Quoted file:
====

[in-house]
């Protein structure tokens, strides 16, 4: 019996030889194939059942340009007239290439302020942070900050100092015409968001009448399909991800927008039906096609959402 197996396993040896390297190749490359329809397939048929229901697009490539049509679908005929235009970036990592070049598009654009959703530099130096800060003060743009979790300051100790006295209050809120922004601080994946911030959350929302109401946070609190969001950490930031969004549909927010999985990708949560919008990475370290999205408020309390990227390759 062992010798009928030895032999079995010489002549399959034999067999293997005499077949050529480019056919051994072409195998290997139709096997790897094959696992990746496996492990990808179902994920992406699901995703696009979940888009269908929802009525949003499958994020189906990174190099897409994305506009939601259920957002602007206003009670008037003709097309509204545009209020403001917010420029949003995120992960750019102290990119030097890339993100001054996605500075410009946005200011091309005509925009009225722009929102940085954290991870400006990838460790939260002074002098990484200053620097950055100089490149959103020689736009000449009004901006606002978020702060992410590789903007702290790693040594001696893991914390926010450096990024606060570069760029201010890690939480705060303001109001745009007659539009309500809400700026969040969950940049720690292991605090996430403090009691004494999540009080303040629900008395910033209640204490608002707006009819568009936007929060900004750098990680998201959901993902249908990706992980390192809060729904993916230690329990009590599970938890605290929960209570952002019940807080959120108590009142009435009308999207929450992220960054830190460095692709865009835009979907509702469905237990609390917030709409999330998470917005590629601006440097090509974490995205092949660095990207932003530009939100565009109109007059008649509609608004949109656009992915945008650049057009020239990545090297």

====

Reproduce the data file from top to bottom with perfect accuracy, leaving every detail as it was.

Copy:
[in-house]
């Protein structure tokens, strides 16, 4: 019996030889194939059942340009007239290439302020942070900050100092015409968001009448399909991800927008039906096609959402 197996396993040896390297190749490359329809397939048929229901697009490539049509679908005929235009970036990592070049598009654009959703530099130096800060003060743009979790300051100790006295209050809120922004601080994946911030959350929302109401946070609190969001950490930031969004549909927010999985990708949560919008990475370290999205408020309390990227390759 062992010798009928030895032999079995010489002549399959034999067999293997005499077949050529480019056919051994072409195998290997139709096997790897094959696992990746496996492990990808179902994920992406699901995703696009979940888009269908929802009525949003499958994020189906990174190099897409994305506009939601259920957002602007206003009670008037003709097309509204545009209020403001917010420029949003995120992960750019102290990119030097890339993100001054996605500075410009946005200011091309005509925009009225722009929102940085954290991870400006990838460790939260002074002098990484200053620097950055100089490149959103020689736009000449009004901006606002978020702060992410590789903007702290790693040594001696893991914390926010450096990024606060570069760029201010890690939480705060303001109001745009007659539009309500809400700026969040969950940049720690292991605090996430403090009691004494999540009080303040629900008395910033209640204490608002707006009819568009936007929060900004750098990680998201959901993902249908990706992980390192809060729904993916230690329990009590599970938890605290929960209570952002019940807080959120108590009142009435009308999207929450992220960054830190460095692709865009835009979907509702469905237990609390917030709409999330998470917005590629601006440097090509974490995205092949660095990207932003530009939100565009109109007059008649509609608004949109656009992915945008650049057009020239990545090297």